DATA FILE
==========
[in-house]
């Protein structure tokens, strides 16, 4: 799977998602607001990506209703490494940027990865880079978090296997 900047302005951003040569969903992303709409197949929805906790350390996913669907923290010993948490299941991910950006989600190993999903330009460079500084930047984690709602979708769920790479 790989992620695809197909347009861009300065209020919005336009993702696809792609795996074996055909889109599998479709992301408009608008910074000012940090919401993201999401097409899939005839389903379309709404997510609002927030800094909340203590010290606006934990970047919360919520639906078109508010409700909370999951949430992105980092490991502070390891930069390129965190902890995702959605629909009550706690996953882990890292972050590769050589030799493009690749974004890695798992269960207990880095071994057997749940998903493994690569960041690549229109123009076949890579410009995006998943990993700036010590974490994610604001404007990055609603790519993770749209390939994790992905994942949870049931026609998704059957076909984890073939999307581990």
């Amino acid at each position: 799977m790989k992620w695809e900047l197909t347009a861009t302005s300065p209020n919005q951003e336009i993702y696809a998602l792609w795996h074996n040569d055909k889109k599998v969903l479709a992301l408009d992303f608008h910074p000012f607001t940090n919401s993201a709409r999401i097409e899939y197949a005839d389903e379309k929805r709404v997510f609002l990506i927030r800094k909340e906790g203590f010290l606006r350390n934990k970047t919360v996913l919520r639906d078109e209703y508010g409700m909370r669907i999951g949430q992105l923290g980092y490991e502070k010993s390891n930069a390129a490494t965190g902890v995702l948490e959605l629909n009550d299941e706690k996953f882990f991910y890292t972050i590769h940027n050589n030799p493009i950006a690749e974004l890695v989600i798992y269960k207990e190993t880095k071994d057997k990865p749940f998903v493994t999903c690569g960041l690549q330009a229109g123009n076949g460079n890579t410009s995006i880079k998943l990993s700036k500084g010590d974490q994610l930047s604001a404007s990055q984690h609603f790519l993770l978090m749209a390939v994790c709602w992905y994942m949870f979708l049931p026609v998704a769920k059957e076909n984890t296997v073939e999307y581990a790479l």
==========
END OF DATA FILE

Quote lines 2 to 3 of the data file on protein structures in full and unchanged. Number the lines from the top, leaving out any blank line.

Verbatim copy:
């Protein structure tokens, strides 16, 4: 799977998602607001990506209703490494940027990865880079978090296997 900047302005951003040569969903992303709409197949929805906790350390996913669907923290010993948490299941991910950006989600190993999903330009460079500084930047984690709602979708769920790479 790989992620695809197909347009861009300065209020919005336009993702696809792609795996074996055909889109599998479709992301408009608008910074000012940090919401993201999401097409899939005839389903379309709404997510609002927030800094909340203590010290606006934990970047919360919520639906078109508010409700909370999951949430992105980092490991502070390891930069390129965190902890995702959605629909009550706690996953882990890292972050590769050589030799493009690749974004890695798992269960207990880095071994057997749940998903493994690569960041690549229109123009076949890579410009995006998943990993700036010590974490994610604001404007990055609603790519993770749209390939994790992905994942949870049931026609998704059957076909984890073939999307581990």
């Amino acid at each position: 799977m790989k992620w695809e900047l197909t347009a861009t302005s300065p209020n919005q951003e336009i993702y696809a998602l792609w795996h074996n040569d055909k889109k599998v969903l479709a992301l408009d992303f608008h910074p000012f607001t940090n919401s993201a709409r999401i097409e899939y197949a005839d389903e379309k929805r709404v997510f609002l990506i927030r800094k909340e906790g203590f010290l606006r350390n934990k970047t919360v996913l919520r639906d078109e209703y508010g409700m909370r669907i999951g949430q992105l923290g980092y490991e502070k010993s390891n930069a390129a490494t965190g902890v995702l948490e959605l629909n009550d299941e706690k996953f882990f991910y890292t972050i590769h940027n050589n030799p493009i950006a690749e974004l890695v989600i798992y269960k207990e190993t880095k071994d057997k990865p749940f998903v493994t999903c690569g960041l690549q330009a229109g123009n076949g460079n890579t410009s995006i880079k998943l990993s700036k500084g010590d974490q994610l930047s604001a404007s990055q984690h609603f790519l993770l978090m749209a390939v994790c709602w992905y994942m949870f979708l049931p026609v998704a769920k059957e076909n984890t296997v073939e999307y581990a790479l």